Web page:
PORT OF SPAIN –– United States authorities are one small step closer to getting their hands on former FIFA vice-president Austin “Jack” Warner.
However, the embattled former CONCACAF boss and Trinidad and Tobago parliamentarian doesn’t intend to make it an easy job for Uncle Sam.
Warner appeared in court today and was informed that Attorney General Faris Al-Rawi had signed the documents to allow the extradition case against him to proceed. The US wants to try Warner, 72, on corruption charges. He is accused of accepting millions of dollars in bribes.
However, Warner’s attorneys are challenging the decision, stating that Al-Rawi missed the September 16 date for signing off on the documents, and as a result, Warner should be discharged.
Warner was taken before Eight Court Deputy Chief Magistrate Mark Wellington, who heard the arguments.
Last Friday, Al-Rawi fired several of the attorneys who were part of the State’s team, including senior counsel Israel Khan, Gerald Ramdeen, Jagdeo Singh and Wayne Sturge.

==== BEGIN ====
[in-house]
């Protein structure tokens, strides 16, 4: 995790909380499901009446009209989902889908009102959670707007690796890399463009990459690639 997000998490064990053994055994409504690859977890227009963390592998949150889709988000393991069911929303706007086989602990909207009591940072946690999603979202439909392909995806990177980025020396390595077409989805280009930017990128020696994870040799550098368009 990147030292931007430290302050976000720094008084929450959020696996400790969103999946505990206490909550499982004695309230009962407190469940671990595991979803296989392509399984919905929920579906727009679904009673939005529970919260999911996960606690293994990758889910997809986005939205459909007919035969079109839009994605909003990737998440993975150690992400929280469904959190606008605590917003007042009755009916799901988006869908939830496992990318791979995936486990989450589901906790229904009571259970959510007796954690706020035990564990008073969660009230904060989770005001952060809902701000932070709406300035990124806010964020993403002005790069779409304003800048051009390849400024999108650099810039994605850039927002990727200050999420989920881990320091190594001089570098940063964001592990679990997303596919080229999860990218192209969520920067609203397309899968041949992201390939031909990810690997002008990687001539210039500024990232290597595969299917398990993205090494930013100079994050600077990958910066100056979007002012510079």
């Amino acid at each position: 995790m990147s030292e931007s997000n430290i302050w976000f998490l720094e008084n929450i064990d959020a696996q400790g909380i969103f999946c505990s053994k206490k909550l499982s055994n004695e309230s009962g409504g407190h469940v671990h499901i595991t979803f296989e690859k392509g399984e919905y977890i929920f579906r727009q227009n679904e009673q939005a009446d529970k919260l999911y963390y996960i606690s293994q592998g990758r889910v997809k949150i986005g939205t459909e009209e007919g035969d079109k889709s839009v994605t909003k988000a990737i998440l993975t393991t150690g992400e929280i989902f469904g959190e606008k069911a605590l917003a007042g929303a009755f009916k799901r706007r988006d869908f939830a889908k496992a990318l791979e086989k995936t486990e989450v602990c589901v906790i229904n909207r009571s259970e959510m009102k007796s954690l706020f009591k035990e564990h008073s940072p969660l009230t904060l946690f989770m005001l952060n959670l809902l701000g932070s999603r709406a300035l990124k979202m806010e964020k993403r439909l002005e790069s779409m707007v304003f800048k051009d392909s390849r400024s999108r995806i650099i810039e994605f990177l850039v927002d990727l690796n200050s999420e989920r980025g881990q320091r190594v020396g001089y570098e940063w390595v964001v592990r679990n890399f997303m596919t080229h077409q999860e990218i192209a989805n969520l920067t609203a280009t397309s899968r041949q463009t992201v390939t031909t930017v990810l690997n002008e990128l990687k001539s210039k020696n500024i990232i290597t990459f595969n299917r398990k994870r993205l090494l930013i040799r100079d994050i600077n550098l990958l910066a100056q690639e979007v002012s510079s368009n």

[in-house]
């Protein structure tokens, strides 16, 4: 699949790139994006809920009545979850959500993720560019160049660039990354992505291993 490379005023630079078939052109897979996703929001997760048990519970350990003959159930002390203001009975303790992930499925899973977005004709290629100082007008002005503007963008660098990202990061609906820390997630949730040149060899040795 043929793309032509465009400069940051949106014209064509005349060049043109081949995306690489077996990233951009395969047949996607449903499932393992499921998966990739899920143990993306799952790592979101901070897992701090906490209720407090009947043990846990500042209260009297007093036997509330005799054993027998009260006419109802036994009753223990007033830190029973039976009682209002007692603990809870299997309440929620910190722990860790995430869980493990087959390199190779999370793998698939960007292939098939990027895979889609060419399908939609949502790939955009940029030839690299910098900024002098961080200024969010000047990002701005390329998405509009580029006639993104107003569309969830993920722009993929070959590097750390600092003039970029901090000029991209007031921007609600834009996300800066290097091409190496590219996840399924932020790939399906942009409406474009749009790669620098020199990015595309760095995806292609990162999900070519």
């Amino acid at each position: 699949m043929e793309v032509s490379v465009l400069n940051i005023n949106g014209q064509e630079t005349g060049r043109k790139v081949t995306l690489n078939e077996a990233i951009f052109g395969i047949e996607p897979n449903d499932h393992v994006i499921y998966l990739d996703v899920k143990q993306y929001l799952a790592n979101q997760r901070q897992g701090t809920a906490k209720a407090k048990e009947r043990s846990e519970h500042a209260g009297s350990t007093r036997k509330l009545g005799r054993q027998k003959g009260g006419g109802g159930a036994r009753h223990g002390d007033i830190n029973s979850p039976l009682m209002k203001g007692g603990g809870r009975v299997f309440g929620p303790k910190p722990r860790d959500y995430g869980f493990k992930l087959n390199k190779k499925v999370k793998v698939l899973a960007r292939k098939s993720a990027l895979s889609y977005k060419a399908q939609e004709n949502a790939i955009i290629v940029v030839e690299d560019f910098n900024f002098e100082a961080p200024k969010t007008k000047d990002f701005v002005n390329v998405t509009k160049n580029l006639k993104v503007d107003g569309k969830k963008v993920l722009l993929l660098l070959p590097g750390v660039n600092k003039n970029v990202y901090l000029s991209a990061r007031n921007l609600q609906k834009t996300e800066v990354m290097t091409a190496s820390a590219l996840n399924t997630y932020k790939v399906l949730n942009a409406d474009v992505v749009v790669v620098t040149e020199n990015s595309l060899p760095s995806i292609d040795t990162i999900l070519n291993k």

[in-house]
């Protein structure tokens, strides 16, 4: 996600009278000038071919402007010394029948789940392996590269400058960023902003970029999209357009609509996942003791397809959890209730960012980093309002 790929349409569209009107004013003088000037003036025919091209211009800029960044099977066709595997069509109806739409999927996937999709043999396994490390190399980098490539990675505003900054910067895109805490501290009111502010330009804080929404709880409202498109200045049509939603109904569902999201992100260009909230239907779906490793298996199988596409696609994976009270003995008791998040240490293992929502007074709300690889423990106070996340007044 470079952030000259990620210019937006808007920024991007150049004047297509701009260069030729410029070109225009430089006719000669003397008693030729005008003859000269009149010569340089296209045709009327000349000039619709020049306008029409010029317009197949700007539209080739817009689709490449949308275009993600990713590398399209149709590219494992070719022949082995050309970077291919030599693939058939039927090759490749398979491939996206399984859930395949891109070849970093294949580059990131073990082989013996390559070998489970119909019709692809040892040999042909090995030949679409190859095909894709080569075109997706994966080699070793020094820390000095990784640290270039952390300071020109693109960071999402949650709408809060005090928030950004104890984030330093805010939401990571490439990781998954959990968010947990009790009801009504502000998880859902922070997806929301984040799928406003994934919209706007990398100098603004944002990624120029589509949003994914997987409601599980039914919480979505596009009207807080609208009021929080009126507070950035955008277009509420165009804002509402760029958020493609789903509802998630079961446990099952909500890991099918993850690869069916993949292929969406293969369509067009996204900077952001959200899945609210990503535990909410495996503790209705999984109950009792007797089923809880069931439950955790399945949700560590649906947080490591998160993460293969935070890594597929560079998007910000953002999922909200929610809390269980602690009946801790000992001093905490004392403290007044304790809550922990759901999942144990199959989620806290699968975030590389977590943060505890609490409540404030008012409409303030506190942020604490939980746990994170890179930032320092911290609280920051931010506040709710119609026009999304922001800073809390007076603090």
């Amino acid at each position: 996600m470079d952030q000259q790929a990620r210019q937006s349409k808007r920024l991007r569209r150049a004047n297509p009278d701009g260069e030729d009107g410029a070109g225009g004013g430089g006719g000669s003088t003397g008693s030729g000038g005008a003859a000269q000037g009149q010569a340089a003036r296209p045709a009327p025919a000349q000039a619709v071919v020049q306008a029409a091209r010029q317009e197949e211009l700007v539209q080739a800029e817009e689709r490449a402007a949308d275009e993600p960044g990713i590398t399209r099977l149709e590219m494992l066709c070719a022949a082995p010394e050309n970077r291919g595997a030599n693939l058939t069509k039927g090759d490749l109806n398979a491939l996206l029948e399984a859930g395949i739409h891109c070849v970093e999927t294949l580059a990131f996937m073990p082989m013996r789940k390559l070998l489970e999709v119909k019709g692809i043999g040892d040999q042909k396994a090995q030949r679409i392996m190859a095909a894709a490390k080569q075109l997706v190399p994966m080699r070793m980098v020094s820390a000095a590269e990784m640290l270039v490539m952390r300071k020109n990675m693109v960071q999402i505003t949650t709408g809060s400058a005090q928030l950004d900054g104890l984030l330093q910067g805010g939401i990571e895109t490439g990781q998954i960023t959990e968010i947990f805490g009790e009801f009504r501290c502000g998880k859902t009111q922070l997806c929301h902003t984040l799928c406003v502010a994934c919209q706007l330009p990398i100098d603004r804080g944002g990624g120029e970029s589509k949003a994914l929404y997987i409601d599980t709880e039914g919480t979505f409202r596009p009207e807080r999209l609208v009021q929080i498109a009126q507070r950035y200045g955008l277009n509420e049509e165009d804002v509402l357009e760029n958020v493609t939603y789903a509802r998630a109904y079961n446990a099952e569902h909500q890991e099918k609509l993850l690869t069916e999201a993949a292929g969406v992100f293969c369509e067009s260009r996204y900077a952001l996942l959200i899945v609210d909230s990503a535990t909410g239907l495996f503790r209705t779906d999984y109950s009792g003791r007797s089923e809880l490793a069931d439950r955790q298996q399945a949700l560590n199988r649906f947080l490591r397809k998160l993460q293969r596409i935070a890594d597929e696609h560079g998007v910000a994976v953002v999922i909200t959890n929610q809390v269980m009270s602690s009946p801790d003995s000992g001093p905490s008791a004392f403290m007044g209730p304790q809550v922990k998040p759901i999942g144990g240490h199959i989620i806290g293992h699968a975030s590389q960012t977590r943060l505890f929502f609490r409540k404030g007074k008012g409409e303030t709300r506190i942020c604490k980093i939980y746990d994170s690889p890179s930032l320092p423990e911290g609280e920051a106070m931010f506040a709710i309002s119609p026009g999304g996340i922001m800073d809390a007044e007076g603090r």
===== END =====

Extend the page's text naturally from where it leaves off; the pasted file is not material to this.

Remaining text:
Warner is one of 14 people indicted on a series of criminal charges in the United States, including racketeering, fraud, and money laundering, related to their time at FIFA.
The court was told that the Authority to Proceed (ATP) documents had been signed, but Warner’s lead attorney Fyard Hosein said that the deadline date for signing the documents was September 16 and the Attorney General had missed the date.
As a result, said Hosein, the Court had the right to discharge Warner.
However, Lewis countered that the documents were now signed, making way for the extradition matter to proceed and there should be no discharge.
Magistrate Wellington asked for time to go through the documents and adjourned the case until this Friday.
As the head of CONCACAF, Warner was once one of the most powerful men in world football. His support was seen as essential for any World Cup host bid.
However, he has been dogged by allegations of corruption. The US alleges that Warner has been involved in corrupt practices for over two decades.
In June 2015, a BBC investigation found evidence of bribes paid to Warner.